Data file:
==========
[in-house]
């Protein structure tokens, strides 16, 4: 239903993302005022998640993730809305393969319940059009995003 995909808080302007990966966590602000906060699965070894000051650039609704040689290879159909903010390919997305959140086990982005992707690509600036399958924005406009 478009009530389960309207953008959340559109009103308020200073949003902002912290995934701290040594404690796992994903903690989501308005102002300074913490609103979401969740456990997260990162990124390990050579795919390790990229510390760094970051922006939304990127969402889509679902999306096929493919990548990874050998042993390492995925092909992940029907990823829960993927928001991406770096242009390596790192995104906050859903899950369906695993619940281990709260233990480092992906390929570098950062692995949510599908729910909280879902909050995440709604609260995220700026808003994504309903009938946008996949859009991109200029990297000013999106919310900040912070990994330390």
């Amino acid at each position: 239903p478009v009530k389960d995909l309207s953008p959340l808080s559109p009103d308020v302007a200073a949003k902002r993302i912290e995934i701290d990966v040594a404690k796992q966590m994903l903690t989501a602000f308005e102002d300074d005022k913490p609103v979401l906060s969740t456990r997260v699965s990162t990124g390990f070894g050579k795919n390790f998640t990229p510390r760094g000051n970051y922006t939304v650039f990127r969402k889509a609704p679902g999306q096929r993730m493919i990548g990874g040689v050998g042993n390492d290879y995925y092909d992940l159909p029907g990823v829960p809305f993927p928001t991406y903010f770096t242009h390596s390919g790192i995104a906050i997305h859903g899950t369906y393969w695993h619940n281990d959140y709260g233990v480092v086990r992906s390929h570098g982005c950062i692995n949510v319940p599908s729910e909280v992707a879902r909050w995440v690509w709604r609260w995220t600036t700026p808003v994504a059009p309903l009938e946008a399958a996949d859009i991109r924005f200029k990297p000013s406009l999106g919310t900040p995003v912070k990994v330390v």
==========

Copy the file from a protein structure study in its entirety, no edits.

[in-house]
């Protein structure tokens, strides 16, 4: 239903993302005022998640993730809305393969319940059009995003 995909808080302007990966966590602000906060699965070894000051650039609704040689290879159909903010390919997305959140086990982005992707690509600036399958924005406009 478009009530389960309207953008959340559109009103308020200073949003902002912290995934701290040594404690796992994903903690989501308005102002300074913490609103979401969740456990997260990162990124390990050579795919390790990229510390760094970051922006939304990127969402889509679902999306096929493919990548990874050998042993390492995925092909992940029907990823829960993927928001991406770096242009390596790192995104906050859903899950369906695993619940281990709260233990480092992906390929570098950062692995949510599908729910909280879902909050995440709604609260995220700026808003994504309903009938946008996949859009991109200029990297000013999106919310900040912070990994330390």
């Amino acid at each position: 239903p478009v009530k389960d995909l309207s953008p959340l808080s559109p009103d308020v302007a200073a949003k902002r993302i912290e995934i701290d990966v040594a404690k796992q966590m994903l903690t989501a602000f308005e102002d300074d005022k913490p609103v979401l906060s969740t456990r997260v699965s990162t990124g390990f070894g050579k795919n390790f998640t990229p510390r760094g000051n970051y922006t939304v650039f990127r969402k889509a609704p679902g999306q096929r993730m493919i990548g990874g040689v050998g042993n390492d290879y995925y092909d992940l159909p029907g990823v829960p809305f993927p928001t991406y903010f770096t242009h390596s390919g790192i995104a906050i997305h859903g899950t369906y393969w695993h619940n281990d959140y709260g233990v480092v086990r992906s390929h570098g982005c950062i692995n949510v319940p599908s729910e909280v992707a879902r909050w995440v690509w709604r609260w995220t600036t700026p808003v994504a059009p309903l009938e946008a399958a996949d859009i991109r924005f200029k990297p000013s406009l999106g919310t900040p995003v912070k990994v330390v």